Tan Howe Liang

Singapore Infopedia

by Chow, Alex


Tan Howe Liang (b. 5 May 1933, Swatow, Guangdong, China – ) holds the distinction of being Singapore’s first Olympic medallist, having won a silver in the lightweight category for weightlifting during the 1960 Rome Olympics. Until the Singapore women’s table tennis team won silver in 2008, Tan was the only Singaporean athlete to have won an Olympic medal. To date, he remains the only one to have won a medal in not only the Olympic Games but also the Commonwealth, Asian and South East Asian Peninsular (SEAP) games. Since his retirement from active competition, Tan has served as a national weightlifting coach and has been employed by the Singapore Sports Council (SSC) as a gymnasium supervisor.

Early life
Tan was one of seven children born to a family in Swatow, China. In search of a livelihood, his father brought the family to Singapore when Tan was around 4. Tan was sent back to China a few years later to receive his early education and returned to Singapore to further his studies at Tuan Mong Secondary School, from which he withdrew after a year. Sports did not figure prominently in Tan’s early life. Although he tried his hand at various sports while he was schooling, he was prevented from pursuing any of them as he had to help to support his family.1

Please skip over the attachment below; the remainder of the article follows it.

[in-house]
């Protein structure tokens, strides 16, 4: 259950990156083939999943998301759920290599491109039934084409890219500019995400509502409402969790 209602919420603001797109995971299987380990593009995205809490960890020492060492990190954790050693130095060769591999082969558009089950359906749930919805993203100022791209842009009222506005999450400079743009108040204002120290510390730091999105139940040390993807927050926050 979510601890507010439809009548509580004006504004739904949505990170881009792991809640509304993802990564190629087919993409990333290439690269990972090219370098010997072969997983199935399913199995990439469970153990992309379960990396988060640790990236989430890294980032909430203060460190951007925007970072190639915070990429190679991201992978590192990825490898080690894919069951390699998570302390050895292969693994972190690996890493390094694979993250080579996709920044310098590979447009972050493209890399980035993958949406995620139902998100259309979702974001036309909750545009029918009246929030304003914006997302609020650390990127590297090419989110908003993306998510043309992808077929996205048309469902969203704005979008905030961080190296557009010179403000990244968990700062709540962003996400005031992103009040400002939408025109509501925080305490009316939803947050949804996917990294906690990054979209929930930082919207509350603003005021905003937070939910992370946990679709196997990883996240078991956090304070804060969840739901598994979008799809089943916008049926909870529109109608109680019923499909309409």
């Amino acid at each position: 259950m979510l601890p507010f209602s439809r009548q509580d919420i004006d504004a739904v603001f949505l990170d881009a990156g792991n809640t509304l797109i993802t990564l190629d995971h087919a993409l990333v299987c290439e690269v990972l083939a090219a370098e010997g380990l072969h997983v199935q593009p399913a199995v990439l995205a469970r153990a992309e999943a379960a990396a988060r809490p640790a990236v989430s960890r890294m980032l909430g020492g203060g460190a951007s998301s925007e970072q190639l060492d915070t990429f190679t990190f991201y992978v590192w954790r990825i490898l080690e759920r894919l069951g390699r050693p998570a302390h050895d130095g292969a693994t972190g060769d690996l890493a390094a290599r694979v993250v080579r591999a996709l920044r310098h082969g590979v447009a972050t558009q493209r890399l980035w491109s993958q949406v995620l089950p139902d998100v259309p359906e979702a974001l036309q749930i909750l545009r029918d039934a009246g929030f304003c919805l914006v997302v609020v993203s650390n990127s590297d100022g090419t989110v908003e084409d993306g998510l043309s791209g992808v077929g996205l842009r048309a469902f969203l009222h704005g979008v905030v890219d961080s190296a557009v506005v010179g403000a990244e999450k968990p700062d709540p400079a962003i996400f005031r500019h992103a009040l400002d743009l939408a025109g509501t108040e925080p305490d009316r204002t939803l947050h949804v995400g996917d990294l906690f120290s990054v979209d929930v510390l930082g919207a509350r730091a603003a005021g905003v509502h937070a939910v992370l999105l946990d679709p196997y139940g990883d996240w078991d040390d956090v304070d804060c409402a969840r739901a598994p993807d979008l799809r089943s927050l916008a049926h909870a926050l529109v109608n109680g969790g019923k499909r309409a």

Early weightlifting career
Tan’s first encounter with weightlifting was when he chanced upon a strongman competition at the Gay World Amusement Park (originally known as Happy World). Impressed by what he saw, he joined the Evergreen Weightlifting Party in 1952, working out on his own and with only a single set of barbells. After just one year of intensive training, he was able to clinch the National Junior and Senior Weightlifting Championship titles for the lightweight division at the relatively late age of 20.2

The following year, Tan was placed fourth at the Asian Games in Manila, Philippines, and in 1956 he participated for the first time in the Olympics in Melbourne, Australia. Tan lost consciousness at one point during the Melbourne Olympics but returned to the competition and eventually finished in ninth place.3 At the Commonwealth and Empire Games of 1958, he broke his first world record by lifting 157 kg in the clean-and-jerk. He went on to clinch the gold at the Asian Games that same year, and in 1959 obtained top honours at the First SEAP Games held in Bangkok, Thailand.4